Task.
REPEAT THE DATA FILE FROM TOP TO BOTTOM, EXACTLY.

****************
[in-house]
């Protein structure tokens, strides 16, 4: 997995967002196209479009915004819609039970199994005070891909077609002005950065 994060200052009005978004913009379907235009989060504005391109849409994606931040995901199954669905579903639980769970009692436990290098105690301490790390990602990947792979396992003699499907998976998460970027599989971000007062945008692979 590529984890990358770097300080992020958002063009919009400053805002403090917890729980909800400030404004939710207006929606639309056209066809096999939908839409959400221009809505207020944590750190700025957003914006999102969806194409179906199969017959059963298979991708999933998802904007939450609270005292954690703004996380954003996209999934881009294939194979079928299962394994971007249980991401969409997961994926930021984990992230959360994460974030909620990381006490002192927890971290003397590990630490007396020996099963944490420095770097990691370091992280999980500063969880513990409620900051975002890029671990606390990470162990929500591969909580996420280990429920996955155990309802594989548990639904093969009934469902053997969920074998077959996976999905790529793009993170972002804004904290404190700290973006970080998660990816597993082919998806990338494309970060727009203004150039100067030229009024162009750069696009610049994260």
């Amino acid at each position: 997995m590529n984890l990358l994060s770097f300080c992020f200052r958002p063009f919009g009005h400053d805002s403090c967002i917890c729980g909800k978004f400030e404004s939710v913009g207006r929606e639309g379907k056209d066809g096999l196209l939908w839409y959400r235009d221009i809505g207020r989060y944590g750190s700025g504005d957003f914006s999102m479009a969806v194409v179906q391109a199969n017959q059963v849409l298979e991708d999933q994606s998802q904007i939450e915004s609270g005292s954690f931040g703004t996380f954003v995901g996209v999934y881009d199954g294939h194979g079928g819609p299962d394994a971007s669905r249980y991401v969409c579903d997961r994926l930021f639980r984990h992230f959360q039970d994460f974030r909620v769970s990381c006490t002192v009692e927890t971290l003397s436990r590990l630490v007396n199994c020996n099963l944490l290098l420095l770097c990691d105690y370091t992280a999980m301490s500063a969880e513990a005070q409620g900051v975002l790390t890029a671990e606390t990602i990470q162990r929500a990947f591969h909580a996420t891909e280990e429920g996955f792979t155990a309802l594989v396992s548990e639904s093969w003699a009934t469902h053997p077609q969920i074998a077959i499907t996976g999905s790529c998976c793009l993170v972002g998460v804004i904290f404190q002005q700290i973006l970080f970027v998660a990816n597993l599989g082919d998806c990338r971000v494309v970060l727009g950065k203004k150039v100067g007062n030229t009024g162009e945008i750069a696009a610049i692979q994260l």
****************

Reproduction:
[in-house]
């Protein structure tokens, strides 16, 4: 997995967002196209479009915004819609039970199994005070891909077609002005950065 994060200052009005978004913009379907235009989060504005391109849409994606931040995901199954669905579903639980769970009692436990290098105690301490790390990602990947792979396992003699499907998976998460970027599989971000007062945008692979 590529984890990358770097300080992020958002063009919009400053805002403090917890729980909800400030404004939710207006929606639309056209066809096999939908839409959400221009809505207020944590750190700025957003914006999102969806194409179906199969017959059963298979991708999933998802904007939450609270005292954690703004996380954003996209999934881009294939194979079928299962394994971007249980991401969409997961994926930021984990992230959360994460974030909620990381006490002192927890971290003397590990630490007396020996099963944490420095770097990691370091992280999980500063969880513990409620900051975002890029671990606390990470162990929500591969909580996420280990429920996955155990309802594989548990639904093969009934469902053997969920074998077959996976999905790529793009993170972002804004904290404190700290973006970080998660990816597993082919998806990338494309970060727009203004150039100067030229009024162009750069696009610049994260």
């Amino acid at each position: 997995m590529n984890l990358l994060s770097f300080c992020f200052r958002p063009f919009g009005h400053d805002s403090c967002i917890c729980g909800k978004f400030e404004s939710v913009g207006r929606e639309g379907k056209d066809g096999l196209l939908w839409y959400r235009d221009i809505g207020r989060y944590g750190s700025g504005d957003f914006s999102m479009a969806v194409v179906q391109a199969n017959q059963v849409l298979e991708d999933q994606s998802q904007i939450e915004s609270g005292s954690f931040g703004t996380f954003v995901g996209v999934y881009d199954g294939h194979g079928g819609p299962d394994a971007s669905r249980y991401v969409c579903d997961r994926l930021f639980r984990h992230f959360q039970d994460f974030r909620v769970s990381c006490t002192v009692e927890t971290l003397s436990r590990l630490v007396n199994c020996n099963l944490l290098l420095l770097c990691d105690y370091t992280a999980m301490s500063a969880e513990a005070q409620g900051v975002l790390t890029a671990e606390t990602i990470q162990r929500a990947f591969h909580a996420t891909e280990e429920g996955f792979t155990a309802l594989v396992s548990e639904s093969w003699a009934t469902h053997p077609q969920i074998a077959i499907t996976g999905s790529c998976c793009l993170v972002g998460v804004i904290f404190q002005q700290i973006l970080f970027v998660a990816n597993l599989g082919d998806c990338r971000v494309v970060l727009g950065k203004k150039v100067g007062n030229t009024g162009e945008i750069a696009a610049i692979q994260l």